If, as The Diamond Sutra states over and over again, spreading the teaching contained herein is of such great value then this is can become another avenue for attachment. Furthermore since we are fundamentally inseparable from ultimate reality there isn’t really anything to realize. “Hui-neng puts it thus, “The realization of no realization is called true realization. The teaching of no teaching is called true teaching.” (p. 130). Since this is the essence of the teaching what is there to teach? Hui-neng comments “If we realize nothing and teach nothing, might we not vanish into emptiness? All buddhas, however, appear from this sutra“.
The purpose of bringing up this meeting [with Dipankara Buddha] is to contrast the bodhisattva’s attainment with that of the arhan’s. For it was during this encounter that the Buddha realized the forbearance of birthlessness, which is the final attainment of the bodhisattva, the ability to know and to bear the knowledge that nothing arose in the past, nothing now arises, and nothing will arise in the future. There is no greater traumatic experience or knowledge for someone on the spiritual path. Hence, such forbearance or acceptance requires kalpas of preparation. (p. 176).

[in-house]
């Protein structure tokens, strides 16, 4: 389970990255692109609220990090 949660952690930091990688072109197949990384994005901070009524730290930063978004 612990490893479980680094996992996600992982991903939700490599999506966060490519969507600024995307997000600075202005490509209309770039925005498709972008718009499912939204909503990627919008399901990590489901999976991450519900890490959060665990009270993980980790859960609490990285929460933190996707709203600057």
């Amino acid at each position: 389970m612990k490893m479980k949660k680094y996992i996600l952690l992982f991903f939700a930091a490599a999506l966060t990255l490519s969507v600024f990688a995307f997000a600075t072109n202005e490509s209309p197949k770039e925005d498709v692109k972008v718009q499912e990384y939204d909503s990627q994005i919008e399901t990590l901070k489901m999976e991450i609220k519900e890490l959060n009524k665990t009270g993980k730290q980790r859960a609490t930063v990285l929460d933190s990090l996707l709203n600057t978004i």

Over the course of the sutra more and more is taken away. This has already been alluded to in the first five sections, which contain all of the sutras teachings. The most difficult barrier for the bodhisattva to cross, is the notion of birthlessness. This is emptiness taken to the limit that there is nothing, that ultimate reality as we have been talking about is fundamentally empty. And of course this emptiness is empty. This was considered such a shock that a bodhisattva would require multiple lifetimes to cultivate the forbearance necessary to realize this. In the earliest form of the Bodhisattva Precepts (the Brahma Net Precepts) to reveal birthlessness to someone not prepared for it was a grave violation of the precepts.